In 2015, a judge in U.S. District Court, Northern District of Illinois, refused Credit Bureau of Napa County’s motion to dismiss Acosta vs. Credit Bureau of Napa County for alleged violations of the Fair Debt Collection Practices Act. According to the judge’s decision, the customer alleged the Credit Bureau of Napa County violated the FDCPA as it sent her a debt collection letter which adding a $14.95 processing fee for payments made by credit card. The letter stated that there were “6 easy payment options,” only one of which indicated there was a processing fee. Credit Bureau of Napa County contended that the fee is legal under the FDCPA. The court denied the debt collection agency’s movement, said that the customer had stated a claim under the law, and allowed the case to move forward.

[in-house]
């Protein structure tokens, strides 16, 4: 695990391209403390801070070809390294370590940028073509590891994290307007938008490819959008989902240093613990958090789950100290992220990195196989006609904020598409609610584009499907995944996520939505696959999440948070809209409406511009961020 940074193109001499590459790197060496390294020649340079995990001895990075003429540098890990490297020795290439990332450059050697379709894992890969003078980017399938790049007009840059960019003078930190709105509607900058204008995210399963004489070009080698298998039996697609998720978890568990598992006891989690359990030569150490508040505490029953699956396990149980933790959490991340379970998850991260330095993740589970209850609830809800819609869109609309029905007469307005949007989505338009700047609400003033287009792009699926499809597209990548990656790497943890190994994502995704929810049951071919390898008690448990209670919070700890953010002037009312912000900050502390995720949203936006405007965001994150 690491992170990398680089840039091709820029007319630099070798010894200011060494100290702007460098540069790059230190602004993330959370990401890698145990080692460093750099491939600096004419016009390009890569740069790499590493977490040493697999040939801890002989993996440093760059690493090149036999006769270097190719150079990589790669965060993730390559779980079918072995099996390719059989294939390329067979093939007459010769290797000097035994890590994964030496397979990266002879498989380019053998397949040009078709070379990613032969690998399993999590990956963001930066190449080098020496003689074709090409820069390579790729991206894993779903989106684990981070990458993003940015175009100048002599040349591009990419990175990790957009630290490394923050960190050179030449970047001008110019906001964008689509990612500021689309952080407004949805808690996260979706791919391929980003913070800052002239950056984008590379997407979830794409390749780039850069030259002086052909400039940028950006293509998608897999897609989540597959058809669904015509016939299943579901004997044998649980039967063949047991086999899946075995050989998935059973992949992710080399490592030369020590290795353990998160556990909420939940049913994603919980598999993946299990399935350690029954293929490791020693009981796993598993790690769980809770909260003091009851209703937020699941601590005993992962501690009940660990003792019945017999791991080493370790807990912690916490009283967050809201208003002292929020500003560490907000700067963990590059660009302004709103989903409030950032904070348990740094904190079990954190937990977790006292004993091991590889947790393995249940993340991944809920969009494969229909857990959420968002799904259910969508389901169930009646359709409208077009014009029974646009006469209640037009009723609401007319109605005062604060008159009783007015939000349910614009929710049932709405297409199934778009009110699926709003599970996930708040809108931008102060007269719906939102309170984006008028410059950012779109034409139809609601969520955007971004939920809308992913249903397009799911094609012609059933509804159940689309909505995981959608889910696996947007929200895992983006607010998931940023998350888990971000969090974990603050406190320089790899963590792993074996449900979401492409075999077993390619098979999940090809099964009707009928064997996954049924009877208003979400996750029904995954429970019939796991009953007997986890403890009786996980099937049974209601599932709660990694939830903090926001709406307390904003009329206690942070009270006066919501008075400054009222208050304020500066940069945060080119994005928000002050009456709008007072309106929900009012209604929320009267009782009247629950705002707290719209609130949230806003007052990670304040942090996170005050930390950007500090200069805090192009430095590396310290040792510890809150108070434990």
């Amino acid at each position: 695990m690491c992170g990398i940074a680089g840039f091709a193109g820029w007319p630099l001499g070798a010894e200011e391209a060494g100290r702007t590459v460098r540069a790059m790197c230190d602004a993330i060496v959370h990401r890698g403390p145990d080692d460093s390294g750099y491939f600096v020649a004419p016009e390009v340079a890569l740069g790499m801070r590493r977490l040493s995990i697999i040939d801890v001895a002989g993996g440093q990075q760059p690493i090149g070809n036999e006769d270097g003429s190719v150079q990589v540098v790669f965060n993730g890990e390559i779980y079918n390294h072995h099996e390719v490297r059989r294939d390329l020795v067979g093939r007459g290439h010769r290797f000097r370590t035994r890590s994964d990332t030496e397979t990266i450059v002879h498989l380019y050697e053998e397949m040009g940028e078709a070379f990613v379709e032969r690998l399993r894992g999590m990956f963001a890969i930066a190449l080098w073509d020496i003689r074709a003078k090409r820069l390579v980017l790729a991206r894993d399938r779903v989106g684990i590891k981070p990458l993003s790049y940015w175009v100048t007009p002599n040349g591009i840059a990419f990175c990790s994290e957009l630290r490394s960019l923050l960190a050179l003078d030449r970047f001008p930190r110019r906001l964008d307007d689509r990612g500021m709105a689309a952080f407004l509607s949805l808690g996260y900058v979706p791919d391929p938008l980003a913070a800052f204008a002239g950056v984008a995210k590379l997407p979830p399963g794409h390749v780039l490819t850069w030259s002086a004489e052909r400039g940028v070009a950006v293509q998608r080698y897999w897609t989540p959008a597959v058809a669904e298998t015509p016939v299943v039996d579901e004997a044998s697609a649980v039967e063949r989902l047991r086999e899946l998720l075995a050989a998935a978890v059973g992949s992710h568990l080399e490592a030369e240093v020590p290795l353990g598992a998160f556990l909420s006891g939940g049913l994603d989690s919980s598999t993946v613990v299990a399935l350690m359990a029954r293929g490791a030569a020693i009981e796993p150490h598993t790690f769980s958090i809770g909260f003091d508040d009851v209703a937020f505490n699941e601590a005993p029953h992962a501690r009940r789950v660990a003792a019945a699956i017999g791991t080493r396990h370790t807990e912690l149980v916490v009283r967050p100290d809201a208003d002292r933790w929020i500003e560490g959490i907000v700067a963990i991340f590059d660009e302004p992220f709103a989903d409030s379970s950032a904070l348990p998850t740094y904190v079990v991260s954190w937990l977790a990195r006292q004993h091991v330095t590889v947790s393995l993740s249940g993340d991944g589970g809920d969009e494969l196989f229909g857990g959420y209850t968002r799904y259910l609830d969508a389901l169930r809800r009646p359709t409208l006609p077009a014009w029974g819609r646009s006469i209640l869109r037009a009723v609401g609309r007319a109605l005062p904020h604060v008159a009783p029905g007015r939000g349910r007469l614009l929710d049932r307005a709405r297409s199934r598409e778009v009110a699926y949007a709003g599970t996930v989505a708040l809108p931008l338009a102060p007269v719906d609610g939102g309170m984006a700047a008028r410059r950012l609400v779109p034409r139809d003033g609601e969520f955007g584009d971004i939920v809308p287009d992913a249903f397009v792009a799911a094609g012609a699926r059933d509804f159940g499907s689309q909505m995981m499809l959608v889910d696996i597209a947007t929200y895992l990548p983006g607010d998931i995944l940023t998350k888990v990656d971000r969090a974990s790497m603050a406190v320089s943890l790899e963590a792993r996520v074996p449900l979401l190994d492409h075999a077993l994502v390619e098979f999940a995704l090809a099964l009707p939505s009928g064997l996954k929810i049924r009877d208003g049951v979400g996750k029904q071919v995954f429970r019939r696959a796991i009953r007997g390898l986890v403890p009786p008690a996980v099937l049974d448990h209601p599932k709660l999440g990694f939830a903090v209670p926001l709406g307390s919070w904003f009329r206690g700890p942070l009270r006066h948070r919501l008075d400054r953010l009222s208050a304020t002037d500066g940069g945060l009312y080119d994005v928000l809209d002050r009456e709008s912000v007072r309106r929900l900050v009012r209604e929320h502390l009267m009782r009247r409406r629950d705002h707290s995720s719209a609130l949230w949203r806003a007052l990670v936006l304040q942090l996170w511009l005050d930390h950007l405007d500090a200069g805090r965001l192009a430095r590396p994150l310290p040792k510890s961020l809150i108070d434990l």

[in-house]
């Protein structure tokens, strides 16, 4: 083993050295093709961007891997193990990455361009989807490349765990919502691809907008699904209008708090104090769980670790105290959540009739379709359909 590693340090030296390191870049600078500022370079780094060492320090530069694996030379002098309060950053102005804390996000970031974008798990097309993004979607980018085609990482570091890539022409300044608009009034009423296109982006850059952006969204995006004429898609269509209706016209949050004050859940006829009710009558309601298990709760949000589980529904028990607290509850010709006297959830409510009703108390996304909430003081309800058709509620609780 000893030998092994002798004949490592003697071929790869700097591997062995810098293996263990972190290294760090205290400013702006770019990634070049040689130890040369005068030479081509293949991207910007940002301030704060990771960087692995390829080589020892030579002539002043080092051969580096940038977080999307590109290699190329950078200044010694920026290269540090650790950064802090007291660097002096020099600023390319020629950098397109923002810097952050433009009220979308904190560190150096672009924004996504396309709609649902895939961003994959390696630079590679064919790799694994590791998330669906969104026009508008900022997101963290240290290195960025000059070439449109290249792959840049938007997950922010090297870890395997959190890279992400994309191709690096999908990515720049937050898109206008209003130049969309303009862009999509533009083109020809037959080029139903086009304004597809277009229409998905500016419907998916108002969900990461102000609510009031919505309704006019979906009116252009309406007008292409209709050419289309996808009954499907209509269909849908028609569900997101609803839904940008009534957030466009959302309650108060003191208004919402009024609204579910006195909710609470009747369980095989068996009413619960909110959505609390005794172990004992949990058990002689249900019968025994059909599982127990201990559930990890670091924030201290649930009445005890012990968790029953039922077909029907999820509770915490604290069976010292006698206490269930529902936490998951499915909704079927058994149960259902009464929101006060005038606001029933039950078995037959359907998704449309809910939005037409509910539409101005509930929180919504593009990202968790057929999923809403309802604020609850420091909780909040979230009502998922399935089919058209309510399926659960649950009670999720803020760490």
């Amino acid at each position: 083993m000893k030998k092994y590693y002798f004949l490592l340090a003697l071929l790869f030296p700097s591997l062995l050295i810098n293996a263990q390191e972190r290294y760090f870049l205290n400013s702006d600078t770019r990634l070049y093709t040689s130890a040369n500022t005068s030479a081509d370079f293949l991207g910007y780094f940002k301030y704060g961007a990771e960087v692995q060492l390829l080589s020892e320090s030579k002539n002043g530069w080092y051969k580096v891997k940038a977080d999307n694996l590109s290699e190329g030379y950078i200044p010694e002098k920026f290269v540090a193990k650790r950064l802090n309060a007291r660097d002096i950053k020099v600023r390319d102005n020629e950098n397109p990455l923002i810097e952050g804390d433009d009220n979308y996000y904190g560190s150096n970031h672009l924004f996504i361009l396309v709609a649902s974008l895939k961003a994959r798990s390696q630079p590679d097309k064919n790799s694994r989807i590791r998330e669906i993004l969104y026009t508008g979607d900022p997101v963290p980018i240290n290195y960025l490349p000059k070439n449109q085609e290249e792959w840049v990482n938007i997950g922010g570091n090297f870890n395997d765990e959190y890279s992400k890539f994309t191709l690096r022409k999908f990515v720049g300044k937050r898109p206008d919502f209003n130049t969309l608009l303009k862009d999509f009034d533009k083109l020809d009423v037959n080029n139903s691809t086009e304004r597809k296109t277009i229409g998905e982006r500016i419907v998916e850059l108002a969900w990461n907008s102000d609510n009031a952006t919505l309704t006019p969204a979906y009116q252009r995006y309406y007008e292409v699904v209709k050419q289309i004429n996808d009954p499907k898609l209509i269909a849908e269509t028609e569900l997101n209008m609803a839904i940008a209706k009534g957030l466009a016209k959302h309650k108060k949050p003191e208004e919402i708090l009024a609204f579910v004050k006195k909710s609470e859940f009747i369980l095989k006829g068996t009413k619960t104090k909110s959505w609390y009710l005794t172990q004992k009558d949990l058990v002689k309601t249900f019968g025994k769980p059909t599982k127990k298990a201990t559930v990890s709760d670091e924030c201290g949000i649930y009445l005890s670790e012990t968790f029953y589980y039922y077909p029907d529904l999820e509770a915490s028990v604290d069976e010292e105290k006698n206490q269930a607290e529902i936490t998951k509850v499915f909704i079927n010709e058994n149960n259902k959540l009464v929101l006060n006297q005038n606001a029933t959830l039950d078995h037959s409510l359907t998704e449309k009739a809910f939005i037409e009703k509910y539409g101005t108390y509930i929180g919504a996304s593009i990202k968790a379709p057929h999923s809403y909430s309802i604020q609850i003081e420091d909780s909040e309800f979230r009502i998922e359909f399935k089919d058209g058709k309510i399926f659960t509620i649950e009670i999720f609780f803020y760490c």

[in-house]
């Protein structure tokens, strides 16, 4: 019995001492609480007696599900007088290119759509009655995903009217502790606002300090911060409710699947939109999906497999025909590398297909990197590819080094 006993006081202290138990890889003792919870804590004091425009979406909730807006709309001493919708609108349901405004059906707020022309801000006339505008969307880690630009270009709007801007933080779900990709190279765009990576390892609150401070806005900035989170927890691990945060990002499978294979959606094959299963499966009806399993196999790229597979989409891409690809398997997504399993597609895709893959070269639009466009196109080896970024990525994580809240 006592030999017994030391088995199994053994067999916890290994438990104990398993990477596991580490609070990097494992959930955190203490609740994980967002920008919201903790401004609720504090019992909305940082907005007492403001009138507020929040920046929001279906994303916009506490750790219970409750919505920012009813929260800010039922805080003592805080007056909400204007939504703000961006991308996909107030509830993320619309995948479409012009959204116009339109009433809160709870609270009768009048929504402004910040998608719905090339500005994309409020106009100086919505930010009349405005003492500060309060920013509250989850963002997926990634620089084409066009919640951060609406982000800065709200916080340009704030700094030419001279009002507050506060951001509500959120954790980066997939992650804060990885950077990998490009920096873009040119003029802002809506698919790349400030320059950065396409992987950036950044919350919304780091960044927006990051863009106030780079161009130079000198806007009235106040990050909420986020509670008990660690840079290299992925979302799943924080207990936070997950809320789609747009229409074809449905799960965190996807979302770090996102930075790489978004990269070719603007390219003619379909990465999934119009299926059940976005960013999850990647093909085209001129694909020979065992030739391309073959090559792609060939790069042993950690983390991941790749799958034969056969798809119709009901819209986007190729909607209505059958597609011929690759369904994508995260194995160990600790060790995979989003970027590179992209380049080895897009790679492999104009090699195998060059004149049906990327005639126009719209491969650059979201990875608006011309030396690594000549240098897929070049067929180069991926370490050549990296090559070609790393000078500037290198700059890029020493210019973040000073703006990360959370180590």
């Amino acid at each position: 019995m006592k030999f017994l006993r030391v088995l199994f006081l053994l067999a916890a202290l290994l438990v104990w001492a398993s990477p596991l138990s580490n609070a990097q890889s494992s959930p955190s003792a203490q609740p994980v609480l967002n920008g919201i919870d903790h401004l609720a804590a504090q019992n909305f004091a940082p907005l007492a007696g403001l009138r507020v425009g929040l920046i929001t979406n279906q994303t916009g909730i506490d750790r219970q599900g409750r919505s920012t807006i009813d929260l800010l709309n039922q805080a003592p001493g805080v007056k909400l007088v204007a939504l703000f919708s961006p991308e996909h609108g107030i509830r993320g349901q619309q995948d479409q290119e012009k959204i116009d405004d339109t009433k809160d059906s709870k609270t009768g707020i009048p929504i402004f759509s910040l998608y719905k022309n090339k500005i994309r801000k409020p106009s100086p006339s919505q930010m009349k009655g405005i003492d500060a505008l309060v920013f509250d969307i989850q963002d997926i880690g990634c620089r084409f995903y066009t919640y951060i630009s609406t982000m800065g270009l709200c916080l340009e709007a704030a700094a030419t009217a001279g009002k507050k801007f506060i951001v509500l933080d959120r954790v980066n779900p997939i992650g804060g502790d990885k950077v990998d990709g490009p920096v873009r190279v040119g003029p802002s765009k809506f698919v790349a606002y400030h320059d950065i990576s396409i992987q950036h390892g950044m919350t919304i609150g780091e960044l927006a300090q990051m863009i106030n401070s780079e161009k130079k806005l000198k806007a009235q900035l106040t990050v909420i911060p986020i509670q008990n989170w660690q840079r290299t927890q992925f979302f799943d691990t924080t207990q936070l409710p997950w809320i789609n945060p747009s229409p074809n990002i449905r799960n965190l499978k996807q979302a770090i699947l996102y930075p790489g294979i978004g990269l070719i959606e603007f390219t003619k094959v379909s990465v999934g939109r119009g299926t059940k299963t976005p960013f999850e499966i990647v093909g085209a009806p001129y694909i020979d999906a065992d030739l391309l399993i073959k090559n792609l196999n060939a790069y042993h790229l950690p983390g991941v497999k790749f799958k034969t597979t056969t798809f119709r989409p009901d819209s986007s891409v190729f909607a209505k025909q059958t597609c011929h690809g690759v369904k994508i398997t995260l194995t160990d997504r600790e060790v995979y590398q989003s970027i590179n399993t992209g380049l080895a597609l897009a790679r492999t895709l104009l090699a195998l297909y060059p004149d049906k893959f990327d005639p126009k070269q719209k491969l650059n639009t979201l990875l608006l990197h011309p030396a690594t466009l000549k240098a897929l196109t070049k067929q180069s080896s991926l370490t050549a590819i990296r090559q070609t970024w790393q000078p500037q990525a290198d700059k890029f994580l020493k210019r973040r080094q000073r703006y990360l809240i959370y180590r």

Chase Receivables Calling You?
Federal laws protect you. The Fair Debt Collections Practices Act (FDCPA) regulates the behavior of collection agencies by prohibiting actions such as the use of abusive or threatening language; harassment; or the use of false or misleading information to collect a debt. The FCRA regulates how collection agencies and creditors report delinquent debts to credit reporting agencies. Additional consumer protection laws include the Telephone Consumer Protection Act (TCPA) and the Consumer Financial Protection Act (CFPA).
Consumers have reported this agency harassing them from the following numbers:
Can I sue Chase Receivables for harassment?
Yes. If you want to enforce your rights, or recover money for violations — you need to sue. Federal laws provide individuals like you with a means to seek monetary damages in court. For example, the FDCPA allows consumers who have been violated to recover damages of up to $1,000, plus attorney fees and court costs.
“My mom and I want to say thanks to the team of Lemberg Law for all the hard work and effort that was taken to take care of the debt collector and the Fair Debt Collection Practices Act. Because of this, the phones do not ring off the hook anymore.”